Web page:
Issue #1307 April 30, 2019
Publisher: Joan Stewart
“Tips, Tricks and Tools for Free Publicity”
In This Issue
- Newsjack Small Business Week May 5-11
- Is Your Email Address a Spam Magnet?
- Get Help Building Your Online Course
- Hound Video of the Week
This Week in the Hound House:
You won’t hear me complaining about the rain and cold forecast for Wisconsin all this week. I was frantic that my 22 Virginia Bluebell plants, now in bloom, would be buried in the 6 inches of snow that was forecast for Saturday. Just to be safe, I covered most of the plants with plastic pots, pails and totes turned upside down. Then I removed them all on Sunday when the storm had cleared the area. A small price to pay for a sea of blue flowers.
1. Newsjack Small Business Week May 5-11
If your attempts to generate publicity for your small business have landed with a thud, try this.
Piggyback onto Small Business Week May 5-11. Here are five publicity ideas:
- Call your local TV station and pitch a story about your small business. What trends have you seen within the last year or two that have affected your target market, products, services or hiring practices? (Authors, if you own your own publishing company, you’re a small business.)
- Sponsor a contest on Facebook, Instagram or another social media site, and ask your followers to post a photo or video with your hashtag. Give away a cool prize. Be sure to read the site’s rules governing contests.
- Announce special sales to your email list.
- Publicize a special event at your retail business. Cooking classes, dog obedience training, art lessons for the kids, and fashion shows are the kinds of events TV loves because they include three critical elements: people, color and motion.
- Write a list of how-to tips related to something your small business sells and encourage your followers to share them on social media.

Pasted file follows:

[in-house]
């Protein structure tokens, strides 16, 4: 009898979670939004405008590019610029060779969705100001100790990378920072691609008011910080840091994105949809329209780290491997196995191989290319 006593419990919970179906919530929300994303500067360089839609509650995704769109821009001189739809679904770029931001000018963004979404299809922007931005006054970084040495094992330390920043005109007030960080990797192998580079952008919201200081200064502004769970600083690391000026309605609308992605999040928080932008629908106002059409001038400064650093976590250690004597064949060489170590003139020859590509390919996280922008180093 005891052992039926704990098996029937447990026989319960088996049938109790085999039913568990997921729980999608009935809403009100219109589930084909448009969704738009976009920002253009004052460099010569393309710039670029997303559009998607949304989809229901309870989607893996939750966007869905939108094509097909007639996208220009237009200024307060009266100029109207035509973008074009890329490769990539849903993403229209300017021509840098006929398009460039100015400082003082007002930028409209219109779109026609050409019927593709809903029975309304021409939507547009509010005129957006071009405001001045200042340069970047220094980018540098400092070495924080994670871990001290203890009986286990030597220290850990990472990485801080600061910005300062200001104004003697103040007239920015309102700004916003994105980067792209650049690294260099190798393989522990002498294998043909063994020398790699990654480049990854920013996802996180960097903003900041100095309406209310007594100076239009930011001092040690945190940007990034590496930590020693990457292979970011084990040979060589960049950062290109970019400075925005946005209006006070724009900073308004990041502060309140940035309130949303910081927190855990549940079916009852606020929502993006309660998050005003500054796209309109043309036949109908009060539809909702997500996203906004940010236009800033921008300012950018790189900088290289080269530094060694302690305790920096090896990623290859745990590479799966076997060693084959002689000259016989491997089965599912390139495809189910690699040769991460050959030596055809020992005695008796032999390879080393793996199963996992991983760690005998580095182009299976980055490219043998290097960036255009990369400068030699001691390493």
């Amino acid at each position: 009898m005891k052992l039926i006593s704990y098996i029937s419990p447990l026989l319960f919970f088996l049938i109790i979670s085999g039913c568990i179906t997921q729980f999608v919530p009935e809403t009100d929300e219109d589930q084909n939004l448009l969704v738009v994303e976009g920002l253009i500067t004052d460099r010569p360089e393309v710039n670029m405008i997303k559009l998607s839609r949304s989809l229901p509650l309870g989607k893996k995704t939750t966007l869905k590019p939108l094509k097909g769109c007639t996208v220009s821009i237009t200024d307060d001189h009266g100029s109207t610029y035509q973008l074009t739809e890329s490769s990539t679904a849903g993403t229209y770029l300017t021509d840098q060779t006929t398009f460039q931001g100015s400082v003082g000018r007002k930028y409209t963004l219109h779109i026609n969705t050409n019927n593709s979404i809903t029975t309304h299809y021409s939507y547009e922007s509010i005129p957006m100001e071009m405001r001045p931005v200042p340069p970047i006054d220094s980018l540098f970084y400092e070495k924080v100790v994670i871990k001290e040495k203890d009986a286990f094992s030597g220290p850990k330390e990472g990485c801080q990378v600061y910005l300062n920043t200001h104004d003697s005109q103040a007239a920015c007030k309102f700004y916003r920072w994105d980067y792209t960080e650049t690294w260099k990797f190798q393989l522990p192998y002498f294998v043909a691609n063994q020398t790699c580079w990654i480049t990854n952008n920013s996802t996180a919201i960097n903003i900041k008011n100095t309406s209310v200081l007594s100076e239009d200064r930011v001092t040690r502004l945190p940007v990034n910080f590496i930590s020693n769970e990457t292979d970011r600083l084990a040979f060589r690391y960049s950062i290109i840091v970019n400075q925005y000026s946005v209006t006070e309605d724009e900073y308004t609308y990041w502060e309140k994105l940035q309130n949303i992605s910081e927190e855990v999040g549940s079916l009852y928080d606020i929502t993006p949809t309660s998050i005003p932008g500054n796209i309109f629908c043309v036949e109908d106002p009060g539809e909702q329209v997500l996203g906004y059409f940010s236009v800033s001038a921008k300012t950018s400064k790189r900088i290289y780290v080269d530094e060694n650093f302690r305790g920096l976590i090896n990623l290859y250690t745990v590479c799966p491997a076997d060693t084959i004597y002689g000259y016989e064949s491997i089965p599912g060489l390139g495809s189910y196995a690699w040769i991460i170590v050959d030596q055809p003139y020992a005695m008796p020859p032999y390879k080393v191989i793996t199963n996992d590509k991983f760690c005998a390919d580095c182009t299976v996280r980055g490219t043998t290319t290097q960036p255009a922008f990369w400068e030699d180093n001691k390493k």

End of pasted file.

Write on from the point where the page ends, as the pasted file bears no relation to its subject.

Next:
To do: Use a statistic in your media pitch. FitSmallBusiness.com published U.S. Small Business Administration 2019 lending statistics, state-by-state. You’ll find stats for the UK here and for Australia here. Can’t think of an idea to pitch? Rent My Brain. We can brainstorm story ideas and I’ll even write your pitches.
2. Is Your Email Address a Spam Magnet?
Twice in one week, two close friends, both CEOs, asked me to review marketing materials they had created.
The first was a newspaper advertising insert. It included my friend’s email address that looked like this: email@example.com
The second was a new website asking visitors to respond to an offer by emailing her at a similar “info” email address.
If you’re making the same mistake or using the words “contact,” “office,” “admin” or “mail” in front of your domain name, I’ll bet some of your recipients never read what you wrote because the search engines kicked your emails into their spam folders.
The additional problem with “info” and the other risky words above is that they could result in YOU receiving lots of spam. That’s because the automated systems operated by big-time spammers attach “info” to valid domain names.
I see so many authors using “info” as their business emails and it drives me nuts. But I go off the deep end when I see anyone using Hotmail or Yahoo email addresses for business. Those addresses scream, “I’m an amateur!” Use an email with your domain name. If you don’t have a website, get a free Gmail account.
To do: Destroy all business cards with these dangerous email addresses, and order new cards with a better one. Read “4 Reasons NOT to Use “info@” as Your General Email Address.”
3. Get Help Building Your Online Course
If you’re an expert in your topic and love to teach, but you don’t like public speaking or the travel hassles that accompany it, offering an online course can be a super-profitable option.
People love to learn in the comfort of their home or office, and at their own pace. And you can refer to your course when you seek publicity.
But building a course, and learning the technology that accompanies it, can be a hassle.
This Thursday, May 2, at 2 and 7 p.m. Eastern Time, Steve Harrison will explain how he can help you get beyond the dollars-for-hours slog and generate passive revenue with online courses tied to your book or expertise. He’s taking 20 clients, and he and his team will do all the hard work of building out an online course for you designed to sell 24/7.
If you’re chosen, they’ll even help refine your course idea, work with you to develop your curriculum, interview you, and create your video modules.
To do: Learn more this Thursday by registering using this affiliate link.